IBM has many partners driving this initiative on the ground across India. One of the main partners is the non-profit trust Quest Alliance, and the other is American India Foundation Trust. They joined forces to find ways for more girls to take ownership and code their own projects. To that end, both Quest Alliance and American India Foundation helped empower thousands of girls in cities and towns across the country. The intent is to enable young budding workers to use their creativity and technical skills to become creators of innovative solutions rather than mere technology consumers. To meet this objective, the STEM program involves imparting critical life skills via interactive and safe learning spaces inside the classroom.

IBM's STEM initiative fundamentally aims to empower girls to break barriers. And it doesn't stop there. This is about activating and transforming the ecosystem of changemakers - parents, teachers, communities, and organizations – who can help open up a world of opportunities.
— Brenda Harvey, General Manager, IBM Asia Pacific

With a strong focus on design thinking principles, the IBM STEM for Girls program encourages students to think about how they can build a better future.

Coming up with solutions for issues as varied as constructing greener homes and contending for social mobility has become the currency of a design-thinking education model.

To champion these new ways of thinking, IBM has partnered with NITI Aayog, who has set up several Atal Tinkering Labs (ATL) in schools since 2017. These labs enable school children to experiment and gain hands-on experience using a wide range of equipment, including electronics, robotics, sensors, 3D printers, and computers. In the process, the students increase their ability to innovate and come up with out-of-the-box ideas, instead of the traditional rote learning process.

Khushi Gupta from Bhilai, after a year of trial and error, emerged as one of the top 50 innovators at the 2018-2019 Tinkering Innovation Marathon. With the help of two teammates, she created an “Electrode Sprinkler”, which converts the kinetic energy of a rotating sprinkler into electric energy. The concept is designed to help farmers who frequently face energy shortages across the country.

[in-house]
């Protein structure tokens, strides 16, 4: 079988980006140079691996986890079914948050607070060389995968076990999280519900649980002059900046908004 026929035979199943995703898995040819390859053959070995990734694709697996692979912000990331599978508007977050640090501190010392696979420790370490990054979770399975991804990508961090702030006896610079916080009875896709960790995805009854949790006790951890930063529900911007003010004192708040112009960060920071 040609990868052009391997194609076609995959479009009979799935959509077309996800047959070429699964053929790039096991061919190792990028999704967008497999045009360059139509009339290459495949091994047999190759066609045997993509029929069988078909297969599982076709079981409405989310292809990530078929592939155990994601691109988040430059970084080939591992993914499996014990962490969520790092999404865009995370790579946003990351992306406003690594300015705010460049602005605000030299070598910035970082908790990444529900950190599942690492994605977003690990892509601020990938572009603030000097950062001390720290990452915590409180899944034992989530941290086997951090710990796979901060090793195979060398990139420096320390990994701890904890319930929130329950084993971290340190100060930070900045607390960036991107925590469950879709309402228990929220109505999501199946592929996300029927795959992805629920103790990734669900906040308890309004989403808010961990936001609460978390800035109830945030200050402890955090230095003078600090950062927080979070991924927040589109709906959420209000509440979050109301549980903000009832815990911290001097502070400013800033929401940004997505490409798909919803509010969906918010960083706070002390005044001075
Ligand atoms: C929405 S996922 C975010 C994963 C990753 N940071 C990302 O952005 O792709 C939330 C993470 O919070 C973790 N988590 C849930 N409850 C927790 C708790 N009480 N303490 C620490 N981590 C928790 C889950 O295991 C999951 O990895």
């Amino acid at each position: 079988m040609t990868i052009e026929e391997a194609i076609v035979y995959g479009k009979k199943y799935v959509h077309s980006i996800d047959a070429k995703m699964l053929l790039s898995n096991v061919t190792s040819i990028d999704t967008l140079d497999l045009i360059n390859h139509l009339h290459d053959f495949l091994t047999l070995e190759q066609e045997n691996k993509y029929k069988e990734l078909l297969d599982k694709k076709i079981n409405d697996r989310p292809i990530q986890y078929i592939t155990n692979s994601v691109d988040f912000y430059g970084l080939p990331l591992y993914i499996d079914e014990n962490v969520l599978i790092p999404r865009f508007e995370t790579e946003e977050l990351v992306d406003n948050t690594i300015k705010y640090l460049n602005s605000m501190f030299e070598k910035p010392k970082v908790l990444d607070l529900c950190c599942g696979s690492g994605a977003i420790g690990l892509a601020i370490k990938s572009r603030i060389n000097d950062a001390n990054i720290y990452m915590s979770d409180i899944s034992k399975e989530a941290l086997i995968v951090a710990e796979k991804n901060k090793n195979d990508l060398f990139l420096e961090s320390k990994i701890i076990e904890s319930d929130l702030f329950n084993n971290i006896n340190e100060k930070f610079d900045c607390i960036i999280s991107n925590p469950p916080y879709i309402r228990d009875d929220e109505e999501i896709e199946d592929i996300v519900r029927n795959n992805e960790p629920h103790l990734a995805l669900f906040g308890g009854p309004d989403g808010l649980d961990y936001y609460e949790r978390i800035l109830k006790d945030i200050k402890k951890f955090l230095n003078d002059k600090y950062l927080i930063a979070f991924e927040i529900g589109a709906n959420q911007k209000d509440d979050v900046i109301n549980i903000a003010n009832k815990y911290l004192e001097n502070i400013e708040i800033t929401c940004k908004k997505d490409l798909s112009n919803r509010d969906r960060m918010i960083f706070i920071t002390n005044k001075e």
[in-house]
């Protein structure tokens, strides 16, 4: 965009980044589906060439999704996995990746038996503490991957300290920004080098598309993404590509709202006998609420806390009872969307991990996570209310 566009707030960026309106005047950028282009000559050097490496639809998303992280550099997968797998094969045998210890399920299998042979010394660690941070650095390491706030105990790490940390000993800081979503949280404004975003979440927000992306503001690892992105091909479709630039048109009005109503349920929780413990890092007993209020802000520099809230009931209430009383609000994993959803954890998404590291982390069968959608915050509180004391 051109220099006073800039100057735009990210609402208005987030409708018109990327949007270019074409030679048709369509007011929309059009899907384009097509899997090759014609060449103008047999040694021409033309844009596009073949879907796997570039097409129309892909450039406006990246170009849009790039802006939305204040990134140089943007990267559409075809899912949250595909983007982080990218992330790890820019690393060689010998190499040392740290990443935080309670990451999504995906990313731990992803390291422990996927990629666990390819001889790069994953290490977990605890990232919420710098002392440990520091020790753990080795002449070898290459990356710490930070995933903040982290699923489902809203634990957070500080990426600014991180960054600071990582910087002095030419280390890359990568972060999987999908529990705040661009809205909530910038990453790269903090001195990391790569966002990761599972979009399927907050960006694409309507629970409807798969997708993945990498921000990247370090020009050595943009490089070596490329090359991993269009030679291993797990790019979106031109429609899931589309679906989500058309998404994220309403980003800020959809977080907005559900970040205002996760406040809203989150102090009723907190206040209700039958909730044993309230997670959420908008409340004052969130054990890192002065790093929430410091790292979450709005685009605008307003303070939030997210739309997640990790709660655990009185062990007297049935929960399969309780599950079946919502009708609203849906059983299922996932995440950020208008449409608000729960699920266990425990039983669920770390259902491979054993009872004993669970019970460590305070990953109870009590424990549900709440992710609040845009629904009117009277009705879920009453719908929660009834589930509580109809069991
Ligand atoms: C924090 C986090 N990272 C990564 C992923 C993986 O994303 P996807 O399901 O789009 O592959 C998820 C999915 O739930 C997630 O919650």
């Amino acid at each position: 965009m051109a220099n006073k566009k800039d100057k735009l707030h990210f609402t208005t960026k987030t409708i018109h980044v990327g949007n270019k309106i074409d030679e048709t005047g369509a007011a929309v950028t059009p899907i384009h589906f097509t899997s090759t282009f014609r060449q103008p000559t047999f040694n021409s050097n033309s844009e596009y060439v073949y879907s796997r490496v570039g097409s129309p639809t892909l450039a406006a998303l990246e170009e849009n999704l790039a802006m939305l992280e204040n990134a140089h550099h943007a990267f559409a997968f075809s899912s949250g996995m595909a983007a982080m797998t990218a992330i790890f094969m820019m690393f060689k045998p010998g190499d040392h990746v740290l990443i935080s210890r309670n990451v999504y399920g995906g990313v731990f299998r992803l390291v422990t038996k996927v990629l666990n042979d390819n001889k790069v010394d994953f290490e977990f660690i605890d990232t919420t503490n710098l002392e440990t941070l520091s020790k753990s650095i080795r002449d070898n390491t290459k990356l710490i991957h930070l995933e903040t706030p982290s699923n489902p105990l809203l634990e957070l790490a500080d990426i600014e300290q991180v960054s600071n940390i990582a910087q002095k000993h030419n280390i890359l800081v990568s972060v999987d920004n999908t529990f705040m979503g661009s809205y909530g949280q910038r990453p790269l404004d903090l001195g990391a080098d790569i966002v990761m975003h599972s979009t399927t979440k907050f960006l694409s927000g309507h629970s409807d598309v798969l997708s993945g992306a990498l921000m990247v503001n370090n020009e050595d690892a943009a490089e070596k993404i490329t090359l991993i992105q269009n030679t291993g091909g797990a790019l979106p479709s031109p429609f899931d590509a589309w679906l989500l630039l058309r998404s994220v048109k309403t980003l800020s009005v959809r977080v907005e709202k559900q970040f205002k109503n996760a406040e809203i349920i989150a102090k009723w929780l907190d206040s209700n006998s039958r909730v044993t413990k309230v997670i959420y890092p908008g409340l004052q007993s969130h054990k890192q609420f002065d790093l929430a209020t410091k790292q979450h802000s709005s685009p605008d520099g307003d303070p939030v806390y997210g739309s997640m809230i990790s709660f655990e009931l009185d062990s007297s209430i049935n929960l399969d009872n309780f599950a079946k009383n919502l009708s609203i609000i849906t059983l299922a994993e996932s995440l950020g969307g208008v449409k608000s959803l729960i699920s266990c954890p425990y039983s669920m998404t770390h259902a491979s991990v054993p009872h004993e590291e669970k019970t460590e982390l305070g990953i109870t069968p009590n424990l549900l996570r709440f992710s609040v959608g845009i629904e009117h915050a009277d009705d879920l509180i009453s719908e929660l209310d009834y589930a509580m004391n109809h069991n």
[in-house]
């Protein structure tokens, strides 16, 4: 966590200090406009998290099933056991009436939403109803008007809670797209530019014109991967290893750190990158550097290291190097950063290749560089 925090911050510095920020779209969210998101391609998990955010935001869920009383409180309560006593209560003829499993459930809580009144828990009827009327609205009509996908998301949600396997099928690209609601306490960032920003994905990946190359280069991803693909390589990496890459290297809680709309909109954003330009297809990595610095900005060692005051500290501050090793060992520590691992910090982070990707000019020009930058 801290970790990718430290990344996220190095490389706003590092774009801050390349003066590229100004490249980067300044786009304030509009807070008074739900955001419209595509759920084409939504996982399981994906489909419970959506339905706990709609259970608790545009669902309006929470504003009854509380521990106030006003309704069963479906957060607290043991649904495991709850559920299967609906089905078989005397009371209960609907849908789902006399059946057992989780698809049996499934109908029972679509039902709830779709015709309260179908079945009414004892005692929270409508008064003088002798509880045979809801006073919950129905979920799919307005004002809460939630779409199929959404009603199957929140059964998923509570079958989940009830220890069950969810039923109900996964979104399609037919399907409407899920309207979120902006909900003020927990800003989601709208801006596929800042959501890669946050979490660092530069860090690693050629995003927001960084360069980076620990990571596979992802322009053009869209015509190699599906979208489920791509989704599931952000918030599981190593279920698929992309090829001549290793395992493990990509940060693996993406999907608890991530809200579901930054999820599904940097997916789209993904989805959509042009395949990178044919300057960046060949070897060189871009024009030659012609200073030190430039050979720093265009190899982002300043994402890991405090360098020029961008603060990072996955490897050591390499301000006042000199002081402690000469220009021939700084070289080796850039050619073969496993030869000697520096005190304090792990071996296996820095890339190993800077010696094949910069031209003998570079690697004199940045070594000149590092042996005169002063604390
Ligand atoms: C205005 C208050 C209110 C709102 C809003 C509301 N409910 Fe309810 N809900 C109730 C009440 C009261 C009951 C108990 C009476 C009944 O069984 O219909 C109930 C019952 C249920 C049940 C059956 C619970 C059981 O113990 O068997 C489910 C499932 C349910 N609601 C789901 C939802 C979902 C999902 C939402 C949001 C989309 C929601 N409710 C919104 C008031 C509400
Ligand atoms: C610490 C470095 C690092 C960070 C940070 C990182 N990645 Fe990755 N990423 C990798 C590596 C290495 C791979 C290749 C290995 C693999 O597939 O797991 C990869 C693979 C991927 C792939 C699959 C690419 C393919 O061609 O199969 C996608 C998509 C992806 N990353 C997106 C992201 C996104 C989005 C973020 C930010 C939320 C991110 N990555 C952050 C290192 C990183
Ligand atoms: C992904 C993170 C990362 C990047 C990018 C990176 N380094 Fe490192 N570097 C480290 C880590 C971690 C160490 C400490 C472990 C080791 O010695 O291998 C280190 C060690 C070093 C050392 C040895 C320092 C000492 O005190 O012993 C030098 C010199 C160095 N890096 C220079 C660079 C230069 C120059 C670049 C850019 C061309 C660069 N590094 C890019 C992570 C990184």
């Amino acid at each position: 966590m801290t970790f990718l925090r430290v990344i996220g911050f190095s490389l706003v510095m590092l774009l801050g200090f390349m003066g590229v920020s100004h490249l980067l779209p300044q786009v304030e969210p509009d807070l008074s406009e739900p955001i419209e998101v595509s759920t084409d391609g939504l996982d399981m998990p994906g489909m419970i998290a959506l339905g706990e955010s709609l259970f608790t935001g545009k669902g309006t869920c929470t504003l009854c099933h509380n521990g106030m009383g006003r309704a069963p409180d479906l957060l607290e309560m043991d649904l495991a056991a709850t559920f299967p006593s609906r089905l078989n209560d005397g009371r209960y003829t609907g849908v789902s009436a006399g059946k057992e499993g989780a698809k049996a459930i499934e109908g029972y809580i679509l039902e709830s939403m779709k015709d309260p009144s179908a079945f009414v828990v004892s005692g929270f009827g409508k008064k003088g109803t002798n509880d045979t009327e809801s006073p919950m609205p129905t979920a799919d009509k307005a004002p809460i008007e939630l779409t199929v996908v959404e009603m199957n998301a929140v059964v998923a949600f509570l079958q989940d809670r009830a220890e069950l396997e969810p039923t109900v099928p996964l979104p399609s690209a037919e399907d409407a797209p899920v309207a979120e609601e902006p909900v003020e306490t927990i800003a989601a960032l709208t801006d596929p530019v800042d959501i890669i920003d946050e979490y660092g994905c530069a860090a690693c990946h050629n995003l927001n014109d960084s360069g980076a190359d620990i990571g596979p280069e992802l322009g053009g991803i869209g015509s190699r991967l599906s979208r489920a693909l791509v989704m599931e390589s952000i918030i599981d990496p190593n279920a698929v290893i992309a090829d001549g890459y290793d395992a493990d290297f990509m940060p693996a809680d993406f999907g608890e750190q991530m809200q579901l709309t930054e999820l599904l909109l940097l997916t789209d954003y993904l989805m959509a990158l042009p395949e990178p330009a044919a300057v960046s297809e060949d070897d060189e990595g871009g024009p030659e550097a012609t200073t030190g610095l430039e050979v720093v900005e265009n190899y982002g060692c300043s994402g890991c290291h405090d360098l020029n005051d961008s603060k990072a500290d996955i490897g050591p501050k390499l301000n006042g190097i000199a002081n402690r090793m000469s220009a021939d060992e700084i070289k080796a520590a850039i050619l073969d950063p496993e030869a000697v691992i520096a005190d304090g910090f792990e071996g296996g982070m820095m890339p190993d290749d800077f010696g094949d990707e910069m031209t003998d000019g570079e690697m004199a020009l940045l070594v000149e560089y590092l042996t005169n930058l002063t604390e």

I am a science student and have always had the desire to contribute to society.
Competitions like these are a great way to turn theoretical knowledge into practical implementation.
— Khushi Gupta

“India’s growth for the next few decades will depend on the innovations coming out of these tinkering labs. Tomorrow’s ideas come from students, who will disrupt industries and creative sectors with new technologies and processes which will thrust India into the leadership position for technological creativity and innovation,” shared Amitabh Kant, CEO of NITI Aayog, in a statement.

Despite the slowdown in admissions due to the 2020 pandemic, IBM’s STEM for Girls program is anticipating 200,000 students and many more teachers taking part. This is part of a masterplan that can change the lives of many students and ultimately transform a country.

The success of India's digital roadmap will be defined by its ability to stay inclusive and diverse. With STEM for Girls program, IBM aims to nurture a holistic skilled talent pool, while contributing positively towards the country's Skill India and Digital India mission.
— Sandip Patel, General Manager, IBM India and South Asia